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I know the problem is especially of interest to mathematicians, but I was wondering if a solution to the problem would have any practical consequences.

Upon request: this is the official problem description of the aforementioned problem.

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A description of the challenge or links to the same would help here. I'm familiar with the Navier-Stokes equation, but not with this particular challenge. Others may be in the same boat. –  dmckee Dec 3 '11 at 17:48
The Clay description is awfully loose and allows many different formulations of the problem. Terry Tao gave a pretty good description of the various ways of formulating the Navier-Stokes Millennium Problem and their mutual implications. –  Willie Wong Dec 4 '11 at 2:08

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This is difficult to answer, because the answer depends on whether the answer is positive or negative. Although most people, including myself, expect a positive answer, a negative answer is actually possible, unlike say, for the question of P!=NP, or the well-definedness/mass-gap of gauge theory where we are 100% sure that we know the answer already (in the scientific, not in the mathematical sense).

If the answer is positive, if all Navier Stokes flows are smooth, then the proof will probably be of little practical consequence. It will need to provide a new regularity technique in differential equations, so it will probably be of great use in mathematics, but it will not be surprising to physics, who already expect smoothness from the known approximate statistical falloff of turbulence.

At short distances, the powerlaw falloff in turbulence turns into an exponential falloff, in the dissipative regime, so that the high k modes are suppressed by exponentials in k, and this implies smoothness. So smoothness is the expected behavior. This doesn't provide a proof, because the k-space analysis is too gross-- it is over the entire system. To prove the smoothness locally, my opinion is that you need a wavelet version of the argument.

On the other hand, if there are blow ups in Navier Stokes in finite time, these are going to be strange configurations with very little dissipation which reproduce themselves in finite time at smaller scales. Such a solution might be useful for something conceivably, because it might allow you to find short distance hot-spots in a turbulent fluid, where there are near-atomic-scale velocity gradients, and this could concievably be useful for something (although I can't imagine what). Also, such solution techniques would probably be useful for other differential equations to find scaling type solitons.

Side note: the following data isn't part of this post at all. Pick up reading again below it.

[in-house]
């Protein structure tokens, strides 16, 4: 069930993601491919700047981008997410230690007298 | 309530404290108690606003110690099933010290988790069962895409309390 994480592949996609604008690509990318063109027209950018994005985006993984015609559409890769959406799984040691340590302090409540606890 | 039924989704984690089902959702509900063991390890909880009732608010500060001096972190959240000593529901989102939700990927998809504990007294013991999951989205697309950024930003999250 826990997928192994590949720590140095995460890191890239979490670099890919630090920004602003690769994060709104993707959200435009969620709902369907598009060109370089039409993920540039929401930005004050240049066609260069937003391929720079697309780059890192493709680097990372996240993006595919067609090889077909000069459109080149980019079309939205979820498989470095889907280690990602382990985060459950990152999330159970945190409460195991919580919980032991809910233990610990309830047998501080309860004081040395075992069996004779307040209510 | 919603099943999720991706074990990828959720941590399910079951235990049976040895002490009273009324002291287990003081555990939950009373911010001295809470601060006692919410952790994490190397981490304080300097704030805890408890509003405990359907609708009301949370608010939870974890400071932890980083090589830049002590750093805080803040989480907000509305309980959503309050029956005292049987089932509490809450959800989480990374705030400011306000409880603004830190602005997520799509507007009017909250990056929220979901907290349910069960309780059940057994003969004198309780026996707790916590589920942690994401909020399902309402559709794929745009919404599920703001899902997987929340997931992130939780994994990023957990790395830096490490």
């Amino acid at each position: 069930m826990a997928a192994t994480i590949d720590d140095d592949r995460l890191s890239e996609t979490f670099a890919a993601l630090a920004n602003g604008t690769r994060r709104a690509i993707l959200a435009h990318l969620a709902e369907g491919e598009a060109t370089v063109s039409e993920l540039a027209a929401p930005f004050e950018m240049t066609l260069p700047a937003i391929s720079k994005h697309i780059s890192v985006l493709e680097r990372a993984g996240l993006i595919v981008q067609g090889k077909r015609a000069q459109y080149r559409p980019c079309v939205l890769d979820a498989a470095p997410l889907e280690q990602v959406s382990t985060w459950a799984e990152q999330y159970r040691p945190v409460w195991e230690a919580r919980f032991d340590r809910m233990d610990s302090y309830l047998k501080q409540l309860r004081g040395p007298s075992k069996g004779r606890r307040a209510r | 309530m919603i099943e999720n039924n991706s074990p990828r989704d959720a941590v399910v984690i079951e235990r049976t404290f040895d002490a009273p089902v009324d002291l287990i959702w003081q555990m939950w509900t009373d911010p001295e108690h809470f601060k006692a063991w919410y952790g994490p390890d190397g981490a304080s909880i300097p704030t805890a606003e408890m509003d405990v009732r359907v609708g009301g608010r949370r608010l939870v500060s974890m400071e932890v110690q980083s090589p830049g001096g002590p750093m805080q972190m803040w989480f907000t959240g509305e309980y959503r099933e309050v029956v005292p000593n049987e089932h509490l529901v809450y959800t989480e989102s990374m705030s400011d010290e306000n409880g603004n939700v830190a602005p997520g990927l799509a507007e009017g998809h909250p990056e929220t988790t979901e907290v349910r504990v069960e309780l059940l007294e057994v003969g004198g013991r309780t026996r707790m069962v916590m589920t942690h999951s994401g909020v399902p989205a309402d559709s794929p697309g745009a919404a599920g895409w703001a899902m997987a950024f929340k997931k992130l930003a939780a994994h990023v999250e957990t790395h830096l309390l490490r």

So it is hard to say without knowing from which direction the answer will come.

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Thank you for this. –  Max Muller Dec 3 '11 at 21:17
Two additional notes: (a) one possibly useful implication of the instability of Navier Stokes flow would be the following "really bad case scenario": Navier Stokes admits blow-up in finite time for a dense set of initial data, but also admits smooth global solutions for a dense set of initial data. This would basically tell you that any hope of numerically modelling nature using the Navier-Stokes equation is lost. (b) In regards to Ron's second to last paragraph, I would say in fact that blow up will suggest a physical regime where the NS equations are not applicable, and hence points to –  Willie Wong Dec 4 '11 at 2:13
where one should look for new physics. Perhaps even giving a clue on how to partially resolve Hilbert's sixth problem (at least the version that studies the derivation from Newtonian mechanics of the fluid equations). –  Willie Wong Dec 4 '11 at 2:15
@Willie: I don't think that blowups, even if dense, could ever be a real problem, because the NS equations have a scale-separation property due to Galilean invariance. Even if there are little hot-spots where the fluid gets singular, it would just be advected by the average flow. The mean velocity profile in k-space will definitely be powerlaw in the inertial regime, and exponential in the viscous regime, so it will be mostly smooth, in the sense that any singularities will be isolated and tiny and will not affect numerical simulations. This is born out by both experiment and simulation. –  Ron Maimon Dec 4 '11 at 7:33
As far as deriving the fluid equations, they are just momentum conservation, the only thing you need to derive is the constitutive viscosity relation, and the derivation is good-enough for physicists today. It might not be good enough for mathematicians, but I am not sure what the issues are exactly. When you have a fluid with bulk velocity field v, the bulk stress tensor must be $\rho v^iv^j + P \delta^{ij}$, and the pressure maintains $\nabla \cdot p$, and then incompressible Euler equations follow. The NS viscosity term is just the leading correction. What else is left to show? –  Ron Maimon Dec 4 '11 at 7:38

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